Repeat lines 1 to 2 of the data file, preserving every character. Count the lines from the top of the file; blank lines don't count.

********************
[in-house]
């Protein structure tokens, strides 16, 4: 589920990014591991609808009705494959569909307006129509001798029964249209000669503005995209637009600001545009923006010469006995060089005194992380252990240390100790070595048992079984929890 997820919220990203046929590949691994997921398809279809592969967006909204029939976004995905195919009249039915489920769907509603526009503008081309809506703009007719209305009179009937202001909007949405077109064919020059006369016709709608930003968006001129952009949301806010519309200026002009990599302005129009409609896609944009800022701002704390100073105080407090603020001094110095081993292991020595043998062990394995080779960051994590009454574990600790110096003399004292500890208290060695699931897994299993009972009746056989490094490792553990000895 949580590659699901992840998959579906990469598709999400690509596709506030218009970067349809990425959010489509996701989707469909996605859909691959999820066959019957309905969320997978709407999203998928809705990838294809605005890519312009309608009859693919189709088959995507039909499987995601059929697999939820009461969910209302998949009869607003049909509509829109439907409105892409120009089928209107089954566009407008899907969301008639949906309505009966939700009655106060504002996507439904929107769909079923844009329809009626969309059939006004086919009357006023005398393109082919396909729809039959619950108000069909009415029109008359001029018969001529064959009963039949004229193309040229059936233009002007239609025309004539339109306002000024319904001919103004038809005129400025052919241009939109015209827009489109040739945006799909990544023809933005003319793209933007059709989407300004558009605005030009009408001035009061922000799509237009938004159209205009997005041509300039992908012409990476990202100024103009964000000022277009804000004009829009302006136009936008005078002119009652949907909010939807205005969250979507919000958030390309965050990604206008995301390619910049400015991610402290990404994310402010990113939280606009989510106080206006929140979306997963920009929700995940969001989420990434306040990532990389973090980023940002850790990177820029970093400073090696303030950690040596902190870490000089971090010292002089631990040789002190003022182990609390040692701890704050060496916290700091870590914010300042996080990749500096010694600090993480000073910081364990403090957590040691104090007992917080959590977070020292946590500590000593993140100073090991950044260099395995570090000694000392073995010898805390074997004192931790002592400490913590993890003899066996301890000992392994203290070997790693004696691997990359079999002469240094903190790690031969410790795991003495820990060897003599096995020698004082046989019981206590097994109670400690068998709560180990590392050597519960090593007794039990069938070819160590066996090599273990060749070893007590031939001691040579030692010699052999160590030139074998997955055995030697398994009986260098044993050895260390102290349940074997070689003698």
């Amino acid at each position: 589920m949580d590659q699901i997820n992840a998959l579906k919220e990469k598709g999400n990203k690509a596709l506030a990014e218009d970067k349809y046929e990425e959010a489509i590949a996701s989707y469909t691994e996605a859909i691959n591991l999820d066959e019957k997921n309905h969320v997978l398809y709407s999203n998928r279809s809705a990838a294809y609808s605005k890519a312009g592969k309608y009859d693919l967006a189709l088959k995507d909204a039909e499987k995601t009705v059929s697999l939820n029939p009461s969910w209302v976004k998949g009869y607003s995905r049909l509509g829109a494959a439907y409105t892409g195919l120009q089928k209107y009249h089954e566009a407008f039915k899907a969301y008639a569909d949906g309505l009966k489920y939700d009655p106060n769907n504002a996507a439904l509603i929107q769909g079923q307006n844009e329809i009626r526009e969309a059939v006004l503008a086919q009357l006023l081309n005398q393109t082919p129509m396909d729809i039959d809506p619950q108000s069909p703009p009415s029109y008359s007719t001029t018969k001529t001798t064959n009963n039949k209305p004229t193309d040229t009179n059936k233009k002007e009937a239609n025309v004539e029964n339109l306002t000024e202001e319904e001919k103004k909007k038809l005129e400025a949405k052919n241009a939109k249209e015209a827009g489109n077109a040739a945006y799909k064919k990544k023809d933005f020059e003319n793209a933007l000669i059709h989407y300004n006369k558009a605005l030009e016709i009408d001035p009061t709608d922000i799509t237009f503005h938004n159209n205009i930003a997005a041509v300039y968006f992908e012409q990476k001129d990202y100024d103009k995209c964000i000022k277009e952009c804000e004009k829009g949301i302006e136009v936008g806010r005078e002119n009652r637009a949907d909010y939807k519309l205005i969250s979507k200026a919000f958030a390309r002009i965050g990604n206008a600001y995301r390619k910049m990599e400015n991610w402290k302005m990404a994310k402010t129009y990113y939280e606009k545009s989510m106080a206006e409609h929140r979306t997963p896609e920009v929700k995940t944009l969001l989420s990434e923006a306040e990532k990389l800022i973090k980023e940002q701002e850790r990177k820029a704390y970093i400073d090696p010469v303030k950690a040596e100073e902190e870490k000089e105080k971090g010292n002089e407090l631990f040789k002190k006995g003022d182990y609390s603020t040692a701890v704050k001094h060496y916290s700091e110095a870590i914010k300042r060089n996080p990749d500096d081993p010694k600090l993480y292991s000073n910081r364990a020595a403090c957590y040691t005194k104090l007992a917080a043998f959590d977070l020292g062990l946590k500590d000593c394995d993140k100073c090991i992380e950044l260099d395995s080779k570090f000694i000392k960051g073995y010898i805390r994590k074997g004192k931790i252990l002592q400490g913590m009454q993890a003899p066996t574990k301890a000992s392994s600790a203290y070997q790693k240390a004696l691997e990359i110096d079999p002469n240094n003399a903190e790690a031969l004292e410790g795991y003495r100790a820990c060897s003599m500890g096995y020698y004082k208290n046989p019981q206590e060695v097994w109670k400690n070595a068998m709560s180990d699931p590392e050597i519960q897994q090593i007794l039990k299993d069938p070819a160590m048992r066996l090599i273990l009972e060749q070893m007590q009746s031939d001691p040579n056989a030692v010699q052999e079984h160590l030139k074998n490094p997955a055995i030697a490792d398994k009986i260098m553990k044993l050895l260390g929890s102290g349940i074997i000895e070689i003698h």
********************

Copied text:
[in-house]
């Protein structure tokens, strides 16, 4: 589920990014591991609808009705494959569909307006129509001798029964249209000669503005995209637009600001545009923006010469006995060089005194992380252990240390100790070595048992079984929890 997820919220990203046929590949691994997921398809279809592969967006909204029939976004995905195919009249039915489920769907509603526009503008081309809506703009007719209305009179009937202001909007949405077109064919020059006369016709709608930003968006001129952009949301806010519309200026002009990599302005129009409609896609944009800022701002704390100073105080407090603020001094110095081993292991020595043998062990394995080779960051994590009454574990600790110096003399004292500890208290060695699931897994299993009972009746056989490094490792553990000895 949580590659699901992840998959579906990469598709999400690509596709506030218009970067349809990425959010489509996701989707469909996605859909691959999820066959019957309905969320997978709407999203998928809705990838294809605005890519312009309608009859693919189709088959995507039909499987995601059929697999939820009461969910209302998949009869607003049909509509829109439907409105892409120009089928209107089954566009407008899907969301008639949906309505009966939700009655106060504002996507439904929107769909079923844009329809009626969309059939006004086919009357006023005398393109082919396909729809039959619950108000069909009415029109008359001029018969001529064959009963039949004229193309040229059936233009002007239609025309004539339109306002000024319904001919103004038809005129400025052919241009939109015209827009489109040739945006799909990544023809933005003319793209933007059709989407300004558009605005030009009408001035009061922000799509237009938004159209205009997005041509300039992908012409990476990202100024103009964000000022277009804000004009829009302006136009936008005078002119009652949907909010939807205005969250979507919000958030390309965050990604206008995301390619910049400015991610402290990404994310402010990113939280606009989510106080206006929140979306997963920009929700995940969001989420990434306040990532990389973090980023940002850790990177820029970093400073090696303030950690040596902190870490000089971090010292002089631990040789002190003022182990609390040692701890704050060496916290700091870590914010300042996080990749500096010694600090993480000073910081364990403090957590040691104090007992917080959590977070020292946590500590000593993140100073090991950044260099395995570090000694000392073995010898805390074997004192931790002592400490913590993890003899066996301890000992392994203290070997790693004696691997990359079999002469240094903190790690031969410790795991003495820990060897003599096995020698004082046989019981206590097994109670400690068998709560180990590392050597519960090593007794039990069938070819160590066996090599273990060749070893007590031939001691040579030692010699052999160590030139074998997955055995030697398994009986260098044993050895260390102290349940074997070689003698």